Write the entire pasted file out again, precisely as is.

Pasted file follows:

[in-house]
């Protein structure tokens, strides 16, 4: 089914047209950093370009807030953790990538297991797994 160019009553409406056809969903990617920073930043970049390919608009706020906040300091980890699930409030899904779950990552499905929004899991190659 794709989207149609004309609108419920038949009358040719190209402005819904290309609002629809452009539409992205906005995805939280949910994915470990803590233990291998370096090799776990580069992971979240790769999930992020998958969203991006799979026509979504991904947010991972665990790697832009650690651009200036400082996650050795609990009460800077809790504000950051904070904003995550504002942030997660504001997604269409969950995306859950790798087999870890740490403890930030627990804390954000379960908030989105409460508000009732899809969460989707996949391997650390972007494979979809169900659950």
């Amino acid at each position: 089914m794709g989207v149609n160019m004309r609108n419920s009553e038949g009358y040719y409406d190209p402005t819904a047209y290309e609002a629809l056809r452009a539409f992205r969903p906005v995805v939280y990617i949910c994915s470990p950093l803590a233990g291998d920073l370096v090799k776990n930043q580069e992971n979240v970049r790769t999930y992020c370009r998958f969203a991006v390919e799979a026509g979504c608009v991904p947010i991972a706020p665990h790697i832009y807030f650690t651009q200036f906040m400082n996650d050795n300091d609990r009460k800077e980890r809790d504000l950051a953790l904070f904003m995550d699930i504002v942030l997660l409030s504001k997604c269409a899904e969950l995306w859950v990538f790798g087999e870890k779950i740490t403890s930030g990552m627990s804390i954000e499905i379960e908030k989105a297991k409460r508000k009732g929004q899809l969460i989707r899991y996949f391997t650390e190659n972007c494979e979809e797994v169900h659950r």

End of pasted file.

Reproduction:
[in-house]
């Protein structure tokens, strides 16, 4: 089914047209950093370009807030953790990538297991797994 160019009553409406056809969903990617920073930043970049390919608009706020906040300091980890699930409030899904779950990552499905929004899991190659 794709989207149609004309609108419920038949009358040719190209402005819904290309609002629809452009539409992205906005995805939280949910994915470990803590233990291998370096090799776990580069992971979240790769999930992020998958969203991006799979026509979504991904947010991972665990790697832009650690651009200036400082996650050795609990009460800077809790504000950051904070904003995550504002942030997660504001997604269409969950995306859950790798087999870890740490403890930030627990804390954000379960908030989105409460508000009732899809969460989707996949391997650390972007494979979809169900659950």
């Amino acid at each position: 089914m794709g989207v149609n160019m004309r609108n419920s009553e038949g009358y040719y409406d190209p402005t819904a047209y290309e609002a629809l056809r452009a539409f992205r969903p906005v995805v939280y990617i949910c994915s470990p950093l803590a233990g291998d920073l370096v090799k776990n930043q580069e992971n979240v970049r790769t999930y992020c370009r998958f969203a991006v390919e799979a026509g979504c608009v991904p947010i991972a706020p665990h790697i832009y807030f650690t651009q200036f906040m400082n996650d050795n300091d609990r009460k800077e980890r809790d504000l950051a953790l904070f904003m995550d699930i504002v942030l997660l409030s504001k997604c269409a899904e969950l995306w859950v990538f790798g087999e870890k779950i740490t403890s930030g990552m627990s804390i954000e499905i379960e908030k989105a297991k409460r508000k009732g929004q899809l969460i989707r899991y996949f391997t650390e190659n972007c494979e979809e797994v169900h659950r």